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Liverpool’s Carroll determined to prove his worth to Rodgers?

This week sees Andy Carroll return from his summer holiday to make a decision on his future. Following a successful season on loan at West Ham United, where injuries restricted his appearances, Carroll will decide on whether to make his move to London permanent. A fee has been agreed between Liverpool and West Ham, believed to be in the region of £15 million. All that remains is for Carroll to decide to take up the Hammers’ offer or not.

Sam Allardyce expects Carroll to rubber stamp the move this week, believing that he has talked Carroll into joining the Hammers and becoming an integral part of the team there. Indeed, several factors suggest that Carroll will make the move to London. His former team mate and good friend, Kevin Nolan, is the club captain; the team plays to his strengths and the fans there welcomed him with open arms and want to keep him.

If Carroll becomes a Hammer on a full-time basis he can expect to play every game and to have the West Ham team built around him. Allardyce’s sides have always been physical and put plenty of balls into the box. Carroll would surely thrive in those circumstances and score plenty of goals. In a season before a World Cup, Carroll will want to play as regularly as possible to give himself the best chance of making the plane to Brazil. Regular football could kick start his career and bring him back to the forefront of fans minds as he did on his first season in the Premier League with Newcastle.

However, Carroll is of a determined character. He was reluctant to move to West Ham, initially turning them down before making the loan move. He likely feels that he has unfinished business at Liverpool and will believe, given a chance, he could force his way into the team.

Stewart Downing and Jordan Henderson both had indifferent first seasons at Anfield. Last season both of them, Henderson in particular, had a vast improvement with both regularly featuring in the team when they appeared to be heading towards the exit door. Carroll may draw inspiration from this and will simply ask Rodgers for a chance the same as they had.

Let’s not forget that moving to a club such as Liverpool, with the history and expectation to challenge every year brings its own kind of pressure before adding the British transfer record fee into the equation. Andy Carroll is 24 years old; he was 22 when he moved to Liverpool. Time is on his side if he wanted to give Liverpool another season before accepting it is never going to work out for him there.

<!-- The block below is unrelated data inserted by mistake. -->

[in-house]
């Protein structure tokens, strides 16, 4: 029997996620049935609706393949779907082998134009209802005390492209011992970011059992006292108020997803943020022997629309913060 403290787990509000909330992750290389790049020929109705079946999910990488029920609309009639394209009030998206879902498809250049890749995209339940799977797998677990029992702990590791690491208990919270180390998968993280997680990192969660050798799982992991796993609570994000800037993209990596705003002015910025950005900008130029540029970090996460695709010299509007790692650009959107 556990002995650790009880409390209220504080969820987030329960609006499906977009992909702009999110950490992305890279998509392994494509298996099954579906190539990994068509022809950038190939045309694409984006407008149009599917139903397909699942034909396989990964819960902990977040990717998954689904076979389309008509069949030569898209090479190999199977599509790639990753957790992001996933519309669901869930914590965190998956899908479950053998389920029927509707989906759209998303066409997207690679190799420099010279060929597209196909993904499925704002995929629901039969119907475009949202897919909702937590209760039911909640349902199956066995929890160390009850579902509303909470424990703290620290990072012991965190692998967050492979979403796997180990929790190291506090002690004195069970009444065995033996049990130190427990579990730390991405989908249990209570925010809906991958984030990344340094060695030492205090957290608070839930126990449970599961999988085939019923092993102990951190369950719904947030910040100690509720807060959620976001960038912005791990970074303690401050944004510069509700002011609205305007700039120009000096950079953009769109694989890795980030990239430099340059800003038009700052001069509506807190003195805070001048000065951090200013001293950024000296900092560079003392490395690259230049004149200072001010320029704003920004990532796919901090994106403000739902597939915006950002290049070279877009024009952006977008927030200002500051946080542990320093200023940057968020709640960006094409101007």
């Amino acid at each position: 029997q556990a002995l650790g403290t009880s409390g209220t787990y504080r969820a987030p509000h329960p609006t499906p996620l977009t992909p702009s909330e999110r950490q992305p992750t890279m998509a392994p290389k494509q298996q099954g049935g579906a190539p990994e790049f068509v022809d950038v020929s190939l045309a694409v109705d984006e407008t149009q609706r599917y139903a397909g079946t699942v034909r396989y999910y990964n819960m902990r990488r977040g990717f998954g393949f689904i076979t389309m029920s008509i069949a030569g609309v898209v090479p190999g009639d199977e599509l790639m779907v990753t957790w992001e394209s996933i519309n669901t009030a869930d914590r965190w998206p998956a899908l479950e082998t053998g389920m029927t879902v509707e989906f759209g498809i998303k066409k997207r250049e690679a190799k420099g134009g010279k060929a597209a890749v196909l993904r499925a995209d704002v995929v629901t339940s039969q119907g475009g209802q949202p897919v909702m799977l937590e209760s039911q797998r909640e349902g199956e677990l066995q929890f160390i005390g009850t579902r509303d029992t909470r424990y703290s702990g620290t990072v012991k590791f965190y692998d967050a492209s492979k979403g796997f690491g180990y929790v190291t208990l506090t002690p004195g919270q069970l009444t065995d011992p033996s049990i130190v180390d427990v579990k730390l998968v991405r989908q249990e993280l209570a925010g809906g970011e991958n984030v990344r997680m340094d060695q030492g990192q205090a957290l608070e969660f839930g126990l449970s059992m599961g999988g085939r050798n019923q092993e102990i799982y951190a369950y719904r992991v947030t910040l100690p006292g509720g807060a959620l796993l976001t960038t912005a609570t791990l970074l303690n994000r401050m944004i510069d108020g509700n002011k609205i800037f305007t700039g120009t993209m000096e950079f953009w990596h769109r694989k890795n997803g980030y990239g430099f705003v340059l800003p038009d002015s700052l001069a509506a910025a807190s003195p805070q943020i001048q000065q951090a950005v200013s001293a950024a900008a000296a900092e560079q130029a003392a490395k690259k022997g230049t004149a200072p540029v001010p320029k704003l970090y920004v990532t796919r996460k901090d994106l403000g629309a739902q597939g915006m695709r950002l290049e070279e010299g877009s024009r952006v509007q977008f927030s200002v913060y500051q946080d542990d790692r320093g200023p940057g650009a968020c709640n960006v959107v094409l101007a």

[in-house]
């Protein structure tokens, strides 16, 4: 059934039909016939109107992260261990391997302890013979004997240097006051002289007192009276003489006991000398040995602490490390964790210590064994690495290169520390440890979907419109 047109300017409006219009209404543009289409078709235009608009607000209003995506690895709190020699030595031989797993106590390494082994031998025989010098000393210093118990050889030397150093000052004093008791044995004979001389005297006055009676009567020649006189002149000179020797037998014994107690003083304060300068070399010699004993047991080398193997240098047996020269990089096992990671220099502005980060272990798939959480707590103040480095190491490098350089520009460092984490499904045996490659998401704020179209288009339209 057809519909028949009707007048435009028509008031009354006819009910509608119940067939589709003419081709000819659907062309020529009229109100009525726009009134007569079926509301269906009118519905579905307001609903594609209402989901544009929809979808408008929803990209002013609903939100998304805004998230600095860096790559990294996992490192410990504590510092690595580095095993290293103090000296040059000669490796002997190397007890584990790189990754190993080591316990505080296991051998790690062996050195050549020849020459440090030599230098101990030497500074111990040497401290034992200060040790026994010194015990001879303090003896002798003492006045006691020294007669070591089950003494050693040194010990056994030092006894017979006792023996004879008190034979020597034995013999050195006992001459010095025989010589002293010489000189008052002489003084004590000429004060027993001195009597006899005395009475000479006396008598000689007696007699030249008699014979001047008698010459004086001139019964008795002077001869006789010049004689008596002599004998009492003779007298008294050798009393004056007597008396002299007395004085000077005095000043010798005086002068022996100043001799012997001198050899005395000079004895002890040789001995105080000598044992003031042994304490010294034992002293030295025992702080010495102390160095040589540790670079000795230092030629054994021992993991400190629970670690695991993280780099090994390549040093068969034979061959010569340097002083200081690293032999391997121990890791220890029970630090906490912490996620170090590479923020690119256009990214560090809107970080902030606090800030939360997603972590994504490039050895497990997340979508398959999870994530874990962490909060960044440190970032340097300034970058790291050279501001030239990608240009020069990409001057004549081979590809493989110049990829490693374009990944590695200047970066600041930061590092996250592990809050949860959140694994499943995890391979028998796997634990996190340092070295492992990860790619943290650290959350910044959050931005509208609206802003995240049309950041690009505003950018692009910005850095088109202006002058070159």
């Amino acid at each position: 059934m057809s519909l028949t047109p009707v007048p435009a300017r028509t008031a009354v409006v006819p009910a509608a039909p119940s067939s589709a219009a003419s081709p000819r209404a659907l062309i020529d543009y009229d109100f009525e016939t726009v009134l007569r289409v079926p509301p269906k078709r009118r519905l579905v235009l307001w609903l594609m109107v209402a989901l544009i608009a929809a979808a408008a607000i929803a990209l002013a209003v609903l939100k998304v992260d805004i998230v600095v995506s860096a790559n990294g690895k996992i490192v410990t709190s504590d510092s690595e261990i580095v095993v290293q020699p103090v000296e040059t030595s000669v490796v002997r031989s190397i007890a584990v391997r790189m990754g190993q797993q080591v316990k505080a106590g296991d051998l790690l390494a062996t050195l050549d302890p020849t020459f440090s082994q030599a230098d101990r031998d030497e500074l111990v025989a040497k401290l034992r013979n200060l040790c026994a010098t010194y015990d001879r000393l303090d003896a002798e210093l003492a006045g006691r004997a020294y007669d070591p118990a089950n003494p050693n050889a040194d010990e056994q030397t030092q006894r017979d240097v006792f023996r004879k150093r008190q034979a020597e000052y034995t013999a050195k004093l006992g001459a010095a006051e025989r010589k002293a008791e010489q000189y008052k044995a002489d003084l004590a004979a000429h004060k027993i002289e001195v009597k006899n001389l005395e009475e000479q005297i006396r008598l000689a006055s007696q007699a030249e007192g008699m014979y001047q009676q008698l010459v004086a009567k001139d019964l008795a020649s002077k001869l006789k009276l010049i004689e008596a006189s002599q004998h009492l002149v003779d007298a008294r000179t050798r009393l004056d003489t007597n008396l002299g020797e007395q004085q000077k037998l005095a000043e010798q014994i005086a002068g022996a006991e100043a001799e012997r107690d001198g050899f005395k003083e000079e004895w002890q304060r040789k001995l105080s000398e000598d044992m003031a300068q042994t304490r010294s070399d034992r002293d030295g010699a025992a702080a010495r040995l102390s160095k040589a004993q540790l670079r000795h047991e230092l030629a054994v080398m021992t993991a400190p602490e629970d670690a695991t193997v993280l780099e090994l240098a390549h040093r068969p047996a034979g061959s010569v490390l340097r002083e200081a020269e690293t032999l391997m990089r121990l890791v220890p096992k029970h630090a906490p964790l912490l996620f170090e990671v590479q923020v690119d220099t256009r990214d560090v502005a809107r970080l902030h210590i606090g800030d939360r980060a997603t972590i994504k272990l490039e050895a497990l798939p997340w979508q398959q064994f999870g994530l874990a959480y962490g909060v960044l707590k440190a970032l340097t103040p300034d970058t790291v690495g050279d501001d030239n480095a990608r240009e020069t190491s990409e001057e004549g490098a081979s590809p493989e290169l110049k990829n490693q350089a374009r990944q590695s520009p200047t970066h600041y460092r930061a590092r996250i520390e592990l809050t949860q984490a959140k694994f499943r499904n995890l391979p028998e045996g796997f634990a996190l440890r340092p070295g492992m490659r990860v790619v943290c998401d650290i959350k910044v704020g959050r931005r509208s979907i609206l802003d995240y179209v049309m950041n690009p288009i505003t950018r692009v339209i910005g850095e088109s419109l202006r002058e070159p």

Carroll’s talents are obvious, strong and excellent in the air. He possesses a fierce shot and in the Premier League these skills should not be taken for granted nor overlooked. Liverpool do not have a player remotely similar to Carroll. Many fans have suggested keeping him as a “Plan B”. That’s unfair on Carroll as he will feel he is good enough to play as part of Plan A. He has been unlucky with injuries during his time at Anfield and was not really given a chance last season by Rodgers. A brief substitute appearance in the first home game against Manchester City showed the affection the Kop has for him, rising to welcome him onto the pitch and willing him to score what would have been the winning goal. This affection for Carroll was, no doubt, partly due for his part in the FA Cup run with his goals in Semi-Final against Everton and against Chelsea in the final giving Reds fans, and himself, the belief that Carroll is not out of place in a red shirt.

Should Carroll move on then his time at Anfield should not be deemed a failure. It should be viewed that he fell victim to a club in a state of flux and managerial changes. He was not signed by Rodgers and that should not mean he should feel forced to play him. Brendan has his own ideas and methods for winning a game of football and he should not be criticised for feeling that Andy Carroll has no part in that. Many managers would build their team around Andy Carroll, Sam Allardyce is hoping to find out this week that he will be given that chance.

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